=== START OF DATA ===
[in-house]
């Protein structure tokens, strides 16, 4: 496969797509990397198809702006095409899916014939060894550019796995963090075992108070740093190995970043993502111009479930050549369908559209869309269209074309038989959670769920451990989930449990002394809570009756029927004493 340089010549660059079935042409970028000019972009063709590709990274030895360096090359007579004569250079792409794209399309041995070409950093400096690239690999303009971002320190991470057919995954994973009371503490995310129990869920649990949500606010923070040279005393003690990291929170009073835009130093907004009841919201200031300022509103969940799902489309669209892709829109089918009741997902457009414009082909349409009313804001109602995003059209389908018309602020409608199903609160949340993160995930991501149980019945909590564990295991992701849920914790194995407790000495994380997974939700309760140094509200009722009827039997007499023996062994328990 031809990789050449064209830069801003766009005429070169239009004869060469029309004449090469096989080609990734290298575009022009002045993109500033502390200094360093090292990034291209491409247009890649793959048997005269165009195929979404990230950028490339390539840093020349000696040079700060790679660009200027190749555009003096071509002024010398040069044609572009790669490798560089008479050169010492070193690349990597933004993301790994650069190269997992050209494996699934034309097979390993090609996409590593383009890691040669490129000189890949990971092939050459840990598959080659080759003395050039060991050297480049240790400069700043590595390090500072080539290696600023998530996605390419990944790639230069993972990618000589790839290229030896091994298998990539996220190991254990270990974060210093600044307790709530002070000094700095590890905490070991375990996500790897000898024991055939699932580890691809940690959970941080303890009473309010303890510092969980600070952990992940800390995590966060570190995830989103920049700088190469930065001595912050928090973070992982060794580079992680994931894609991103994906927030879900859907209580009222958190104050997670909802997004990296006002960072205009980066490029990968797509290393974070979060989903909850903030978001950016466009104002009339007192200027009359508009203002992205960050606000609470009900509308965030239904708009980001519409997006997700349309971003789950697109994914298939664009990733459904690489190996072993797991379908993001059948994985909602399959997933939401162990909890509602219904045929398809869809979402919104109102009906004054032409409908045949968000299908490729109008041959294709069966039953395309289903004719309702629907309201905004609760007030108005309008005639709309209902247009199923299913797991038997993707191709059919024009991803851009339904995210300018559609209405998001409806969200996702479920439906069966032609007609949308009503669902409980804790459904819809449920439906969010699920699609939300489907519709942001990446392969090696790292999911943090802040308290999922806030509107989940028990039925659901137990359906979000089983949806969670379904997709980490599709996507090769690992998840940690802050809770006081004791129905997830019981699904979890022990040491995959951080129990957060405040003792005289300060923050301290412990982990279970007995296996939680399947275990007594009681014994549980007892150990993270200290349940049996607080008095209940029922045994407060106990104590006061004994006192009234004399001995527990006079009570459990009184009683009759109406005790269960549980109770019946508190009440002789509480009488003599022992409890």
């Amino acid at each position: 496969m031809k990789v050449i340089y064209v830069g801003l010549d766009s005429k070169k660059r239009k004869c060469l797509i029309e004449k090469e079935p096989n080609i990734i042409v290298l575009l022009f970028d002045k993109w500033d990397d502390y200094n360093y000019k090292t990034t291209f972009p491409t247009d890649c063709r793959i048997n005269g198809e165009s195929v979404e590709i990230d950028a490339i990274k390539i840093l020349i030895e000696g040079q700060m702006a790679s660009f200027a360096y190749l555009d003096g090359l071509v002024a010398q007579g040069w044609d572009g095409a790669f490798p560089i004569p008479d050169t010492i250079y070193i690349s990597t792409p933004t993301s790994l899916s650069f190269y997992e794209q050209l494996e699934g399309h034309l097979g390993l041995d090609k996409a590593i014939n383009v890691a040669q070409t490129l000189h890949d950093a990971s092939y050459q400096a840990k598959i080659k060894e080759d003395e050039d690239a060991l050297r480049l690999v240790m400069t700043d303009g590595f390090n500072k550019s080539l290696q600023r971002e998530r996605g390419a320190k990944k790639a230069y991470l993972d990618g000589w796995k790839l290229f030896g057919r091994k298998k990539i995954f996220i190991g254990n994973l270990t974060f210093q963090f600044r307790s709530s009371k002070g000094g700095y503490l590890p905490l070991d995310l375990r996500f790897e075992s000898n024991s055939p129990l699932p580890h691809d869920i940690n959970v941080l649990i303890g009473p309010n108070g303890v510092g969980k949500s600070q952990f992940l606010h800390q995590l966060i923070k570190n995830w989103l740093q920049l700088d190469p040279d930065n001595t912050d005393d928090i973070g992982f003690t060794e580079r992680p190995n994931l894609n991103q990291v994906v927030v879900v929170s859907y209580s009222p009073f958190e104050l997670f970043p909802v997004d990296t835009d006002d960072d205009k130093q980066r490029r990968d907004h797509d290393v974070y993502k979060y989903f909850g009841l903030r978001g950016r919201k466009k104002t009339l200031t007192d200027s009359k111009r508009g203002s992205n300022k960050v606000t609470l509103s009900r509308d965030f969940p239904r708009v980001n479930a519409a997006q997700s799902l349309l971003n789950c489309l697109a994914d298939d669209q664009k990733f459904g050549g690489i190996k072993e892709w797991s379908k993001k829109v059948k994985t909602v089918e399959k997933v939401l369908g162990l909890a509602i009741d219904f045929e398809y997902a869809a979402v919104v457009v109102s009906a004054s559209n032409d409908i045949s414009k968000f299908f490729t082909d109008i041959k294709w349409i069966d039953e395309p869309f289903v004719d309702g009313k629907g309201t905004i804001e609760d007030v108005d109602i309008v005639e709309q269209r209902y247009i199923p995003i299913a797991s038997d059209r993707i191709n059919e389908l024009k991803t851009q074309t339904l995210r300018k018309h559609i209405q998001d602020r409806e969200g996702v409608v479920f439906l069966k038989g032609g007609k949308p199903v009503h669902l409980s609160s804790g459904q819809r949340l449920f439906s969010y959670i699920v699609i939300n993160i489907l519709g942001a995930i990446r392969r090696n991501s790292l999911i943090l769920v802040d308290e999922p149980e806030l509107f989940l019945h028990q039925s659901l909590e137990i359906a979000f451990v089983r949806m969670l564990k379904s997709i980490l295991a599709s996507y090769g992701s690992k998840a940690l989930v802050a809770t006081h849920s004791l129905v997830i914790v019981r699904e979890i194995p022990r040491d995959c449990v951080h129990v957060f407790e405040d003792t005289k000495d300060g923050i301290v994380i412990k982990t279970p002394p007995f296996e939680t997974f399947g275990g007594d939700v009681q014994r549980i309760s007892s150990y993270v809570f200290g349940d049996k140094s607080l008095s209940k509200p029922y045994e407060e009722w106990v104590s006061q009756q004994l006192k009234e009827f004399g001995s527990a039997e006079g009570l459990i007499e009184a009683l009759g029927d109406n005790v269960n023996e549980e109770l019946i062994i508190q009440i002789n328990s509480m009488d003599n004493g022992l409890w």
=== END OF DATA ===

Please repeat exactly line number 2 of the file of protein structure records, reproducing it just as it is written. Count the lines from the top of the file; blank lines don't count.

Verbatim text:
């Protein structure tokens, strides 16, 4: 496969797509990397198809702006095409899916014939060894550019796995963090075992108070740093190995970043993502111009479930050549369908559209869309269209074309038989959670769920451990989930449990002394809570009756029927004493 340089010549660059079935042409970028000019972009063709590709990274030895360096090359007579004569250079792409794209399309041995070409950093400096690239690999303009971002320190991470057919995954994973009371503490995310129990869920649990949500606010923070040279005393003690990291929170009073835009130093907004009841919201200031300022509103969940799902489309669209892709829109089918009741997902457009414009082909349409009313804001109602995003059209389908018309602020409608199903609160949340993160995930991501149980019945909590564990295991992701849920914790194995407790000495994380997974939700309760140094509200009722009827039997007499023996062994328990 031809990789050449064209830069801003766009005429070169239009004869060469029309004449090469096989080609990734290298575009022009002045993109500033502390200094360093090292990034291209491409247009890649793959048997005269165009195929979404990230950028490339390539840093020349000696040079700060790679660009200027190749555009003096071509002024010398040069044609572009790669490798560089008479050169010492070193690349990597933004993301790994650069190269997992050209494996699934034309097979390993090609996409590593383009890691040669490129000189890949990971092939050459840990598959080659080759003395050039060991050297480049240790400069700043590595390090500072080539290696600023998530996605390419990944790639230069993972990618000589790839290229030896091994298998990539996220190991254990270990974060210093600044307790709530002070000094700095590890905490070991375990996500790897000898024991055939699932580890691809940690959970941080303890009473309010303890510092969980600070952990992940800390995590966060570190995830989103920049700088190469930065001595912050928090973070992982060794580079992680994931894609991103994906927030879900859907209580009222958190104050997670909802997004990296006002960072205009980066490029990968797509290393974070979060989903909850903030978001950016466009104002009339007192200027009359508009203002992205960050606000609470009900509308965030239904708009980001519409997006997700349309971003789950697109994914298939664009990733459904690489190996072993797991379908993001059948994985909602399959997933939401162990909890509602219904045929398809869809979402919104109102009906004054032409409908045949968000299908490729109008041959294709069966039953395309289903004719309702629907309201905004609760007030108005309008005639709309209902247009199923299913797991038997993707191709059919024009991803851009339904995210300018559609209405998001409806969200996702479920439906069966032609007609949308009503669902409980804790459904819809449920439906969010699920699609939300489907519709942001990446392969090696790292999911943090802040308290999922806030509107989940028990039925659901137990359906979000089983949806969670379904997709980490599709996507090769690992998840940690802050809770006081004791129905997830019981699904979890022990040491995959951080129990957060405040003792005289300060923050301290412990982990279970007995296996939680399947275990007594009681014994549980007892150990993270200290349940049996607080008095209940029922045994407060106990104590006061004994006192009234004399001995527990006079009570459990009184009683009759109406005790269960549980109770019946508190009440002789509480009488003599022992409890």